Forewarn

(redirected from forewarns)
Also found in: Dictionary, Thesaurus.

forewarned is forearmed

One can be appropriately prepared if one knows something in advance. Hey, just so you know, the boss is in a really foul mood today. Forewarned is forearmed, right?
See also: forewarn

forewarn (someone) about (something)

To inform someone of something in advance. Thanks for forewarning me about the boss's foul mood today—I made sure to steer clear of him.
See also: forewarn

forewarn (someone) of (something)

To inform someone of something in advance. Thanks for forewarning me of the boss's foul mood today—I made sure to steer clear of him.
See also: forewarn, of

forewarn someone about something

 and forewarn someone of something
to warn someone about someone or something. They forewarned us of your strange behavior. Didn't we forewarn you about Max's problem?
See also: forewarn

Forewarned is forearmed.

Prov. If you know about something beforehand, you can prepare for it. Before you meet Lily, I should tell you that she's a little eccentric. Forewarned is forearmed, right? Check the temperature before you go outside. Forewarned is forearmed.
See also: Forewarn

forewarned is forearmed

Knowledge in advance enables one to be prepared, as in Let me know when he's in town so I can take the phone off the hook-forewarned is forearmed. This expression originated as a Latin proverb, Praemonitus, praemunitus, which was translated into English by the early 1500s. It soon was put to broader use than its original military applications.
See also: forewarn

forewarned is forearmed

People say forewarned is forearmed to mean that if you know about something which is going to happen in the future, you can be ready to deal with it. Find out what side-effects you will have to expect from the treatment, because forewarned is forearmed. Forewarned is forearmed. Even the most enthusiastic guidebooks admit that the food on the train is awful.
See also: forewarn

foreˌwarned is foreˈarmed

(saying) if you know about problems, dangers, etc. before they happen, you can be better prepared for them: Jim says that Betty is very angry with me still. Well, forewarned is forearmed, and I’ll have to think up an excuse before I see her.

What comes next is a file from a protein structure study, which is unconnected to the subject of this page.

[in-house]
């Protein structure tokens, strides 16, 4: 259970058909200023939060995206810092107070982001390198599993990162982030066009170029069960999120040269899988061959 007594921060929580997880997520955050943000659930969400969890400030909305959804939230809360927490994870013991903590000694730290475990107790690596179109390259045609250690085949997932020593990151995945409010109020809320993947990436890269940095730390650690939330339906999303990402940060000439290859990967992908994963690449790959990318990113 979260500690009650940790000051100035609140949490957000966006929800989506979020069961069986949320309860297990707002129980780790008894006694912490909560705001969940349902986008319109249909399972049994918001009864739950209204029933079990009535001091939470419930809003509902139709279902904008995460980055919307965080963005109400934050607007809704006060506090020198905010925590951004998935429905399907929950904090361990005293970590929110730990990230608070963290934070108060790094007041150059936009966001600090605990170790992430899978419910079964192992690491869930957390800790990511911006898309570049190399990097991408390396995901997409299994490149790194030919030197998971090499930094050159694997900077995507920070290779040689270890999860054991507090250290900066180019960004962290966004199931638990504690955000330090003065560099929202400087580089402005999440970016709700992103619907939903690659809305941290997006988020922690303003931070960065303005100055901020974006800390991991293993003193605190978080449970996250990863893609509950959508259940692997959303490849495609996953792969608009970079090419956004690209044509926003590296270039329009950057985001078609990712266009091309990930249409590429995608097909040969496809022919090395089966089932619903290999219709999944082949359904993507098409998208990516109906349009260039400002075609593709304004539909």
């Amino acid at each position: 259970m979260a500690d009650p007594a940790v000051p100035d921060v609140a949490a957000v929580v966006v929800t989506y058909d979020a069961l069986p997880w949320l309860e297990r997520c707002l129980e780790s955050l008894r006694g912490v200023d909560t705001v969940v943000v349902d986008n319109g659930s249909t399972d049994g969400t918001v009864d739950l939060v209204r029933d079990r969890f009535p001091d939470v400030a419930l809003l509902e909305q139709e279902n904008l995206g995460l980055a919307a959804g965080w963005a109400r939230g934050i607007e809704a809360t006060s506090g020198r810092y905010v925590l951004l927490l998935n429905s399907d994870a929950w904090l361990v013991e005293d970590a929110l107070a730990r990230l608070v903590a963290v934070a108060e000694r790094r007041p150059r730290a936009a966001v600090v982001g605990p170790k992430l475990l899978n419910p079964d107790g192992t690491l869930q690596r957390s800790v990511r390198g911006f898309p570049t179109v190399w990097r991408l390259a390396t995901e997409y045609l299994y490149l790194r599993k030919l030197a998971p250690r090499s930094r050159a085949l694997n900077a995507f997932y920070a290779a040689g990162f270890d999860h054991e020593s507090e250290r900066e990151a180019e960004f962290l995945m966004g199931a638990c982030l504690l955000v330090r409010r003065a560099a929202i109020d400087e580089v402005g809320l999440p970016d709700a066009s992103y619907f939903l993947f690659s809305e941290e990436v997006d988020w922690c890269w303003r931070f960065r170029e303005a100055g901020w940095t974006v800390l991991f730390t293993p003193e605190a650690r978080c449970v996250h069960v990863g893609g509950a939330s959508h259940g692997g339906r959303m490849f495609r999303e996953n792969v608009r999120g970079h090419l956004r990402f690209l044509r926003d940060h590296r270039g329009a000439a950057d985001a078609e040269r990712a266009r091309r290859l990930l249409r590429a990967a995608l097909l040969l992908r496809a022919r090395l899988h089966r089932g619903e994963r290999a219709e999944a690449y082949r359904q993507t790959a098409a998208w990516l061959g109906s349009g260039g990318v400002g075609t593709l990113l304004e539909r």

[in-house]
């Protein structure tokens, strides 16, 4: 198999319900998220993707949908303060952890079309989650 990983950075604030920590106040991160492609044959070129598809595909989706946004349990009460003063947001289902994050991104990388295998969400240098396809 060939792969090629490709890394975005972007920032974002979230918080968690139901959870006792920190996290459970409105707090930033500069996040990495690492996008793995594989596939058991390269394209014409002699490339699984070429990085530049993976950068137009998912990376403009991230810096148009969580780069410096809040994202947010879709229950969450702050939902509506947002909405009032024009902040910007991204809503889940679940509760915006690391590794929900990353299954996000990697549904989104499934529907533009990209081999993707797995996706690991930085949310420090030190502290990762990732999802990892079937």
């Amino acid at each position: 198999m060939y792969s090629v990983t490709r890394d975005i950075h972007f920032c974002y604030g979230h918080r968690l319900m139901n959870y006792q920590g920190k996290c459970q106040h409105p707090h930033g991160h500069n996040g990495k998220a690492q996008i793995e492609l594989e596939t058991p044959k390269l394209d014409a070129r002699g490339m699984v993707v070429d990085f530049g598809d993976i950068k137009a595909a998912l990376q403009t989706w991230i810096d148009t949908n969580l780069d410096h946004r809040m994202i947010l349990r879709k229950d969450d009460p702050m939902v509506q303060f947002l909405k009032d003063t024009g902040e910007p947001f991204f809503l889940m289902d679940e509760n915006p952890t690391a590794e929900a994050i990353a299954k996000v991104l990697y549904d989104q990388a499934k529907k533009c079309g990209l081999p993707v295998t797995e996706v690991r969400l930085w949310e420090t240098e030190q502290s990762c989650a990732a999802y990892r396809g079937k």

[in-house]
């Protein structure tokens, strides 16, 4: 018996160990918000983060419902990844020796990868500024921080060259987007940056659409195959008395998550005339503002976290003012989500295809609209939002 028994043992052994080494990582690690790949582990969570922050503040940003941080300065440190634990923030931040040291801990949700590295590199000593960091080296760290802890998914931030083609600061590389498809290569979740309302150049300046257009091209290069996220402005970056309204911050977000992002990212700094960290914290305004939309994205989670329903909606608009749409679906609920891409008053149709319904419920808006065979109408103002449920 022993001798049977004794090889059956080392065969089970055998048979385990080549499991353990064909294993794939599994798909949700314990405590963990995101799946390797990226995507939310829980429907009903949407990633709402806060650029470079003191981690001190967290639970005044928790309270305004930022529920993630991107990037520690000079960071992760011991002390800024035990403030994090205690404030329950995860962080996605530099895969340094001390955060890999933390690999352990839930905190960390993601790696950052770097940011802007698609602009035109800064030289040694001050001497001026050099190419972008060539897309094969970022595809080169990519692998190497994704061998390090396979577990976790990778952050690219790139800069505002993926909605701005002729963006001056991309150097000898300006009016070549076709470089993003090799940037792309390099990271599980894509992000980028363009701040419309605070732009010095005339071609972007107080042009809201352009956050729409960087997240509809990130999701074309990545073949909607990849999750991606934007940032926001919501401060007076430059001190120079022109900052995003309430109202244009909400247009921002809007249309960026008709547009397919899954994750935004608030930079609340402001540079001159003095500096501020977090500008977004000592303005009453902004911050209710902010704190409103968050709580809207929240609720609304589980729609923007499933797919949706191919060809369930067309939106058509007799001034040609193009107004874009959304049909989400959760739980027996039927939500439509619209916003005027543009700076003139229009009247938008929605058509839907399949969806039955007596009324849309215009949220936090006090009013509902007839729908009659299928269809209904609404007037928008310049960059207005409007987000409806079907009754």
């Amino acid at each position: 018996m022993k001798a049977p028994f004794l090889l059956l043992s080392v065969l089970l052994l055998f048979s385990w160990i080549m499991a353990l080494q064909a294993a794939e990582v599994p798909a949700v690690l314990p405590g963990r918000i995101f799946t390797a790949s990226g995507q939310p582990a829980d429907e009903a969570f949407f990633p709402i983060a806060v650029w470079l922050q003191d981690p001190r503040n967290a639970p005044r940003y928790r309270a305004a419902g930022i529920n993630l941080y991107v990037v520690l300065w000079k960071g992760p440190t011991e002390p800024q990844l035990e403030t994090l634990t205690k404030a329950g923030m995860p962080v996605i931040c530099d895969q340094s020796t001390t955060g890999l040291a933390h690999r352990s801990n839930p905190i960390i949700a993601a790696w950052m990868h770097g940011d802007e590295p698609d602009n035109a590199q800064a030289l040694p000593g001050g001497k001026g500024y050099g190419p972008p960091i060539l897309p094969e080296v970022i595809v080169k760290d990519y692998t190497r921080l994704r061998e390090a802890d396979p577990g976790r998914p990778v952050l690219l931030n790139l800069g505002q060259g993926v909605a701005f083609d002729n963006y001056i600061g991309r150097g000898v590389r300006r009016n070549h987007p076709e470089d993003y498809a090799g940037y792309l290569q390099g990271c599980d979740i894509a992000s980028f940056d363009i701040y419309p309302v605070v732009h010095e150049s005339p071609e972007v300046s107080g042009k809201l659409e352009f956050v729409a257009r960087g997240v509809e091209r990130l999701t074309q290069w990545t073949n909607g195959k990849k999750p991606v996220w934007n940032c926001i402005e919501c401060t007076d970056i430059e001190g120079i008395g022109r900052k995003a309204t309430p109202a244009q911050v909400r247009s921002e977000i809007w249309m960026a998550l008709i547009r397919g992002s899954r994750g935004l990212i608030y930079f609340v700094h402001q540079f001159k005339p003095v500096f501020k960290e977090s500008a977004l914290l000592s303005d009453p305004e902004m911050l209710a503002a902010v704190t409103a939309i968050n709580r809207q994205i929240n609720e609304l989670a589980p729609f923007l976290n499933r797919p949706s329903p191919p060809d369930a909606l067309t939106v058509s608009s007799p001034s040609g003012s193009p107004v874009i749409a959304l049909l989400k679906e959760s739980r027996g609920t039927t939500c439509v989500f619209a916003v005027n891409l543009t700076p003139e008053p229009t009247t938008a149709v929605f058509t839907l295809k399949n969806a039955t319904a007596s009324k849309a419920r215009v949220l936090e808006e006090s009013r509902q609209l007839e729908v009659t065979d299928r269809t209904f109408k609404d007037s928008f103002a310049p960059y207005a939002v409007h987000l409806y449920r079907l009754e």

Fore- in these words means ‘before something happens’ or ‘in advance’.
See also: forewarn

forewarned is forearmed

Advance knowledge enables advance preparation. The term originated as a Latin proverb, Praemonitus, praemunitus, which was adopted into English by the early sixteenth century. Two sources from ca. 1530 put it similarly: “He that is warned is half armed.” Shakespeare used a version in Henry VI, Part 3 (4.1): “I will arm me, being thus forewarn’d.” It was soon extended to nonmilitary applications, such as a hostess preparing for expected guests.
See also: forewarn
References in classic literature ?
If you are forewarned you will be the more ready to make allowances."
I kept abreast of Woola that we might have the benefit of all our eyes for what might appear suddenly ahead to menace us, and well it was that we were forewarned.
At last a faint glow ahead forewarned us of the end of the tunnel, for which I for one was devoutly thankful.
He added that Israeli aggressions against the holy Al-Aqsa Mosque have not stopped, the last of which was the opening of the doors of the holy Al-Aqsa Mosque before extremist Jews which necessitates an urgent Arab, Islamic and international move to stop Israel's breaching the freedom of worship in contravention of international law and heavenly religions which forewarns of a religious war which may ignite the entire region for which the Israeli occupation authorities should bear responsibility .
1872-75, forewarns, by its very title, that vulgar illusionism is out of the picture.
In the window a citation from II Peter 3:10 forewarns of the fiery end of the world; another citation follows (Isaiah 54:10), affirming God's everlasting love for creation.